Editorial 2-18

On Sunday, The Campus heard that a possible hate crime had taken place on campus the Friday night before.  Although we tried to pursue it that day and were able to speak to members of Queers and Allies and Pride Alliance, none of them would speak on the record or confirm any of our facts.
We continued to work on reporting the story that Sunday, but again were met largely with silence.
Finally, on Monday, we were able to receive confirmation from a member of the Residence Life staff and Dean of Students Joe DiChristina that the rumored incident had occurred, and we published a short article on the web, and publicized it through Facebook and Twitter.
Although no report had been filed with the Meadville City Police and no report was yet available in the Office of Safety and Security, we were able to confirm on the record the information that had been gathered previously, and so we felt comfortable publishing an account.
We have since been working to update the story as we gather more information in order to create a clearer picture of what happened that Friday night.
Although President Mullen initially deferred comment to DiChristina and has still not issued an official statement, we were able to speak with him about the incident Tuesday night.
QnA, after initially declining to comment, issued a statement via e-mail today.
Chief Diversity Officer Lawrence Potter agreed to comment on the issue today, but neither Betsy Scarpaci, the area coordinator of Walker Hall, nor Associate Dean of Students for Wellness Education Jacquie Kondrot, have responded to our calls.
DiChristina requested that we work through him on our story, as he is the administrator in charge of the investigation.
However, we believe the voices of every person we’ve contacted are essential to a balanced and informed portrayal of the issue, and we hope those who have chosen not to comment will reconsider.
Although no official report has been filed, this information is available to all students who choose to call DiChristina and ask. We did not go dumpster diving for our facts; we did not hack administrators’ computers.
While we respect victim’s rights, there is no constitutional right to privacy for victims of crimes, because any act that harms one person could potentially have an effect on another, and individuals have the right to know when they could be in danger.
Were a police report filed, the victim’s name and address would be available to the public.
We have received criticism for our choice to pursue the issue at all, as the victim of the incident requested, through QnA, that we not publish an article.
QnA expressed concerns that we would be bringing unwanted attention to the victim, and that we may further endanger this student by writing about the incident.
But we chose to publish the story, not in blatant disregard of the student’s comfort and safety, but because it’s something that should matter to you.
Students should know that these terrible acts do occur on campus. We live on a hill, but we don’t live above the hatred and bigotry that continues to affect the rest of the world, and only by confronting it can we start to combat it.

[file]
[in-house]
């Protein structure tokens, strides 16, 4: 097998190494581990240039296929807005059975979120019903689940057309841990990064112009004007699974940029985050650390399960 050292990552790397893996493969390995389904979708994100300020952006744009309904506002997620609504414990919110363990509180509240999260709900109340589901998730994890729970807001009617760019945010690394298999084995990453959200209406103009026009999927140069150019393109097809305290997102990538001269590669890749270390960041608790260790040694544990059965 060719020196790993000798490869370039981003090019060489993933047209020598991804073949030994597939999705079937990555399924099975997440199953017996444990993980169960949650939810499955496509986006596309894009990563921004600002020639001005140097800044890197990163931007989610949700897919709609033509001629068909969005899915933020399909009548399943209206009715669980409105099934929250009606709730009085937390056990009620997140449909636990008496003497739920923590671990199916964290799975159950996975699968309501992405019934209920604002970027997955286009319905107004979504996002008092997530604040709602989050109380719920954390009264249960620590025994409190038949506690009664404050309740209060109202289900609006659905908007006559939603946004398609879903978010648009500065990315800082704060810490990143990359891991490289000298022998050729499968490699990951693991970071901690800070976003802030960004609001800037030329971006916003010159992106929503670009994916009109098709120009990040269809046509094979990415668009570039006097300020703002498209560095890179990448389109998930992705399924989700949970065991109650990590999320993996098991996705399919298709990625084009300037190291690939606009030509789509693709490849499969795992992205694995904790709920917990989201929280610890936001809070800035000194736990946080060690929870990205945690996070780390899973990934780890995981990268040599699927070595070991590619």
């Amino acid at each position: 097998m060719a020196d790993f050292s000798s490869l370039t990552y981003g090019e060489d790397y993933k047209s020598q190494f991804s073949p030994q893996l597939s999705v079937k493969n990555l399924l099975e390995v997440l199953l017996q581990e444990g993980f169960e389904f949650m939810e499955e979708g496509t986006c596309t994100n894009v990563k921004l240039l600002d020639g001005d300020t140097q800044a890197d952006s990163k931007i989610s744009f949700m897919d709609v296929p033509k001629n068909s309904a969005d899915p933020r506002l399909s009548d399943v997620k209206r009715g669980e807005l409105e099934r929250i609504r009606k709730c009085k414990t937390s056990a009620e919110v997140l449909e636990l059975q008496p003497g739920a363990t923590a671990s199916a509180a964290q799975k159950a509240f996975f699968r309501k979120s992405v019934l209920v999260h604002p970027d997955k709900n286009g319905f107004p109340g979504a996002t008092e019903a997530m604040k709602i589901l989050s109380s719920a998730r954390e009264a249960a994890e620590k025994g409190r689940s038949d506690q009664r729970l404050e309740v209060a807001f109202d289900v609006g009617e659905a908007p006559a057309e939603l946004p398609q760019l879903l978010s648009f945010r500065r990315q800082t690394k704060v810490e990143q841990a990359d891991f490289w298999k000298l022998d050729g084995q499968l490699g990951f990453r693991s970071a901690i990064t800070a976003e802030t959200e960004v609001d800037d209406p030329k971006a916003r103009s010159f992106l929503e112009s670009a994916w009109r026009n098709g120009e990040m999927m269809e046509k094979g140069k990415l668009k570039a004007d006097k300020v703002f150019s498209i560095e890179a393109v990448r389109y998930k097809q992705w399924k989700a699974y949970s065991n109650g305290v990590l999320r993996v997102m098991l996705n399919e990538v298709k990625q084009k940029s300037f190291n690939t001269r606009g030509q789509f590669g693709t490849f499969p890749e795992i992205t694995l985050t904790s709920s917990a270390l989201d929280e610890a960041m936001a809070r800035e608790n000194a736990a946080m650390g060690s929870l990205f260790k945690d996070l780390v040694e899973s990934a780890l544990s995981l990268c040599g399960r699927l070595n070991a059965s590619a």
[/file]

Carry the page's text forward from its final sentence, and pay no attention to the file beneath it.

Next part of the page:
Students at Allegheny complain about a lot, and rightfully so—the high prices at McKinley’s, the yearly tuition raises, the constant construction on campus are all causes for concern.
But how often do you hear your peers lament the lack of discussion about race relations on campus?
These issues only come to the forefront of Allegheny’s attention when a crisis happens, like the blackface incident last semester or the graffiti that was found last Friday. And that is why we continue to report on them.
The only way to heal those rifts is by addressing the fact that they exist.
Victims’ rights are important and we don’t aim to undermine them.
But is it a victim’s right to suffer alone, or is it their right to be supported by the community, to have their peers and campus administrators address the issues that caused the incident in the first place?
We have faith that all of you would want to know and would want such incidents condemned by the administration and by your peers.
We know you don’t want to attend a school that suffers from unspoken hatred and bigotry, and we know that you will work to change that atmosphere if you see it expressed.
This is not representative of the wider campus community, but it is proof that hatred and bigotry do exist on campus.
Now that you have read our article and are armed with facts, raise hell.
Make sure this school lives up to its potential, to its statement of community, which affirms every student’s right to live in an “inclusive, respectful and safe residential learning community that will actively confront and challenge racism, sexism, heterosexism, religious bigotry, and other forms of harassment and discrimination.”
Make sure that the only people who feel uncomfortable on campus are the bigots themselves.
We reported this issue also because we feel you have the right to know when someone’s safety has been violated on campus because it affects the community in which you live and work and could ultimately affect you.
We also feel you have the right to decide what this campus should be, and only when you know it at its worst can you figure out how to make the campus its best.
The student who wrote the graffiti violated a student’s personal space and made that student fear for their safety. Why hasn’t this yet been reported as a crime to the Meadville City Police?
It is an incident that has made many students across campus worry about the atmosphere at Allegheny. Why hasn’t the administration responded to these concerns?
Ask these questions, and demand answers. We’ve been trying to do that for you all week. We hope that by shedding light on the issue, we’ll give you power to raise your voices enough to incite change on this campus.